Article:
For degenerative lumbar spondylolisthesis it has been shown that the respective facet joints (FJ) are more orientated towards the sagittal plane, thus supposedly predisposing that lumbar level to slip out of alignment.12–14 Moreover, motion at the spondylolisthesis level, disc height, and FJ angle are thought to be radiographic predictors for secondary instability and reoperation after decompression without fusion for low-grade spondylolisthesis.15 Although such radiographic parameters have been analyzed in degenerative spondylolisthesis in regards to postoperative instability, no study to date has systematically examined the influence of FJ orientation and disc height on reoperation rates for LSS.

The objective of the current study was to analyze potential radiographic predictors for reoperation in patients who underwent microsurgical uni- or bilateral laminotomy for LSS. We also sought to analyze the cause for reoperation, that is, whether it was performed for recurrent stenosis (RS) or for secondary instability requiring instrumented fusion.

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Study Design

This was a retrospective single center cohort study. Both the local ethics committee (Kantonale Ethikkommission Bern Ref.-Nr. 2016-01599) and the Institutional Review Board of our University Hospital approved the data collection. The study was conducted according to GCP guidelines and the Declaration of Helsinki. A written general consent was obtained from all patients included into the study.

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Patient Population and Eligibility

All adult patients (aged 18 years and older) who underwent primary lumbar decompression by means of unilateral laminotomy with unilateral or bilateral over-the-top decompression or bilateral laminotomy without fusion for symptomatic degenerative LSS between January 2012 and September 2013 at our institution were screened for eligibility. Patients with RS who already had a previous lumbar decompression at the surgical index level(s) (SIL) and patients with preexisting instrumented lumbar spinal fusion were excluded from the study.

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Surgical Technique

In the current study, LSS was decompressed in a standardized fashion, using a less invasive FJ sparing microsurgical technique by uni- or bilateral laminotomies through a midline incision sparing the posterior midline structures. For patients with underlying spondylolisthesis hypermobility as a sign of segmental instability (slip of ≥3 mm or relevant increase of spondylolisthesis from lying to upright standing position) was ruled out by upright flexion-extension lumbar radiographs. Decompression with instrumented fusion for LSS was generally reserved for patients with spondylolisthesis deemed as unstable by the surgeon and a main complaint of predominant mechanical low back pain refractory to conservative treatment.

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Radiographic Parameters and Data Acquisition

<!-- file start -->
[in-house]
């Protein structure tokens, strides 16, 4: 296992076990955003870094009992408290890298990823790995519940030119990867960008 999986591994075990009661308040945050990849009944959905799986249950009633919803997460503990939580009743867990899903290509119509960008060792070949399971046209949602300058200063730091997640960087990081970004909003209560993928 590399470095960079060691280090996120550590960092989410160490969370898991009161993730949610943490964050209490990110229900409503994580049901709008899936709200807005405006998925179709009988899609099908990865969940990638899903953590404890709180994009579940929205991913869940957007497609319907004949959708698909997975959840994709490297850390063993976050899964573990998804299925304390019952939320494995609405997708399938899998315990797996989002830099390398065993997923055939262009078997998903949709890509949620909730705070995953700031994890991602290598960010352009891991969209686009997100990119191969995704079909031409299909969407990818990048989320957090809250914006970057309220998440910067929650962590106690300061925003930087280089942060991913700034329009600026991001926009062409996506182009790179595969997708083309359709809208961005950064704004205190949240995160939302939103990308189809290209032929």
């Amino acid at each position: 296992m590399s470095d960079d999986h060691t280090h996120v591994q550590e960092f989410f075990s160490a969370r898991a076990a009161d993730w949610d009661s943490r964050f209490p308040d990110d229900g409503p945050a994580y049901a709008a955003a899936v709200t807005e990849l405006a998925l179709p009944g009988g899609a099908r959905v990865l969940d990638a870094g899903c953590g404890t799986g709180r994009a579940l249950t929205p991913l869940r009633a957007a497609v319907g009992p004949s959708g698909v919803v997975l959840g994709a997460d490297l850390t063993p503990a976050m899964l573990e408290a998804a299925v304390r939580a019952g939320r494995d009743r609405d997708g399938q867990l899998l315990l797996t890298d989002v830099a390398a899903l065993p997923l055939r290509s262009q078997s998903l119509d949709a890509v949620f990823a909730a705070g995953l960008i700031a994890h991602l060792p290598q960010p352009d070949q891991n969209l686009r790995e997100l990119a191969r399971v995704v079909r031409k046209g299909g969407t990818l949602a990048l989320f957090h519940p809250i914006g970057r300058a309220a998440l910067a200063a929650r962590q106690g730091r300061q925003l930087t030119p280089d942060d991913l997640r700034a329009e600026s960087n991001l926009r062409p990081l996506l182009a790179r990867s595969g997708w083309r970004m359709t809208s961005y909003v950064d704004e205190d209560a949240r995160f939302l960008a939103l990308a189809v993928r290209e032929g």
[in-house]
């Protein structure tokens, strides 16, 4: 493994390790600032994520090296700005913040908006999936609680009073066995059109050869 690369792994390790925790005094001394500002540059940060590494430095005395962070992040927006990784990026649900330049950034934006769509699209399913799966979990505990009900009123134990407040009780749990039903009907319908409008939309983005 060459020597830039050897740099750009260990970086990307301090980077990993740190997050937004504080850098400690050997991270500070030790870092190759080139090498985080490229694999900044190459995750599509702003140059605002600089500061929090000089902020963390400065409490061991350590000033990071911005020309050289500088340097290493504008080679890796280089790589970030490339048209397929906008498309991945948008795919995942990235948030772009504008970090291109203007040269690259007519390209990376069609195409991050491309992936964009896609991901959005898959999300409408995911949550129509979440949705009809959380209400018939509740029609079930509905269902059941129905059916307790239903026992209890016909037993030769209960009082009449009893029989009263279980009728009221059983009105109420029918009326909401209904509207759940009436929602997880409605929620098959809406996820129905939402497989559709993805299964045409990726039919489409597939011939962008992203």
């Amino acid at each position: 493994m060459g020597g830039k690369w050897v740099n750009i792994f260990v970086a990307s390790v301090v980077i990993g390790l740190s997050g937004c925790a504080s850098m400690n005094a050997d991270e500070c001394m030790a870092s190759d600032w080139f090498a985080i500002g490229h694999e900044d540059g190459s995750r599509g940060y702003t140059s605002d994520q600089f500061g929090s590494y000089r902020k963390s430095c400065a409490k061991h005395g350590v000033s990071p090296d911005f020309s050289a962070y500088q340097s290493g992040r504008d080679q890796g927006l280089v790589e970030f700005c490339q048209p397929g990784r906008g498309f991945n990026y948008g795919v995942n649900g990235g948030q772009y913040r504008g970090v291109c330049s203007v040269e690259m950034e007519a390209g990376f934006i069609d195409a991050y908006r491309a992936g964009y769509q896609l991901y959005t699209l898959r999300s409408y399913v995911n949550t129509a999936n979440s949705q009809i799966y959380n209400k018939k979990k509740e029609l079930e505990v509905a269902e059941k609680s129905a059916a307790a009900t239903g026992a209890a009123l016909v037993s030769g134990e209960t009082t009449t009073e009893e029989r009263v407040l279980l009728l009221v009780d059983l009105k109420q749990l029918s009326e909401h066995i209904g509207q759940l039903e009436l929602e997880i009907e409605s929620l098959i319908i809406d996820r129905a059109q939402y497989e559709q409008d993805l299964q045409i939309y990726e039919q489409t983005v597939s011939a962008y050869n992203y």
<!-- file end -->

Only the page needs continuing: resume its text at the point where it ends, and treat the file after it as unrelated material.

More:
For all included patients every decompressed SIL was analyzed separately for the after radiographic parameters as depicted in the preoperative magnetic resonance imaging (MRI) of the lumbar spine: disc height (in mm), FJ angle (degrees), and Meyerding grade (0–4) of spondylolisthesis (Figure 1). The FJ angle was calculated relative to the sagittal plane through the center of the vertebral body and spinous process. Low-grade lumbar spondylolisthesis was defined as a Meyerding grade of 1 or 2, corresponding to an anterior translation of up to 25% or 50%, respectively.16

Figure 1

Figure 1

Patients were contacted by follow-up phone call in January 2017. Patients were questioned on whether they had undergone any second or revision surgery of their lumbar spine in the meantime at our institution or at any other hospital. Operative notes for any reoperations were obtained from our electronic patient records, or from the family physician for reoperations performed at outside hospitals. The primary study endpoint was the rate of reoperations at the SIL for recurrent LSS or secondary instability. Secondary endpoints were rate of decompression of new lumbar levels for adjacent level stenosis.

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Statistical Analysis

Data are given as mean values ± standard deviation. Odds ratios (OR) with associated 95% confidence intervals (CI) and P-values were calculated from logistic regression models. To account for clustering of observations on SILs within patients, we used robust standard errors. A P < 0.05 was considered statistically significant. Statistical analysis was performed using Stata (StataCorp LCC. 2017; Stata Statistical Software: Release 15. College Station, TX).

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The mean follow-up was 49 months (range 39–60 months). Out of a total of 179 eligible patients 161 patients (95 men, 66 women, mean age 68.5 ±11.3 yrs) were approachable by follow-up phone call and were included for final analysis. In total 236 stenotic lumbar levels were decompressed. Preexisting spondylolisthesis was present in 60 SILs (25.4%) in 56 patients (34.8%) and all had low-grade spondylolisthesis (Meyerding grade I in 56 SILs, grade II in 4 SILs) (Table 1).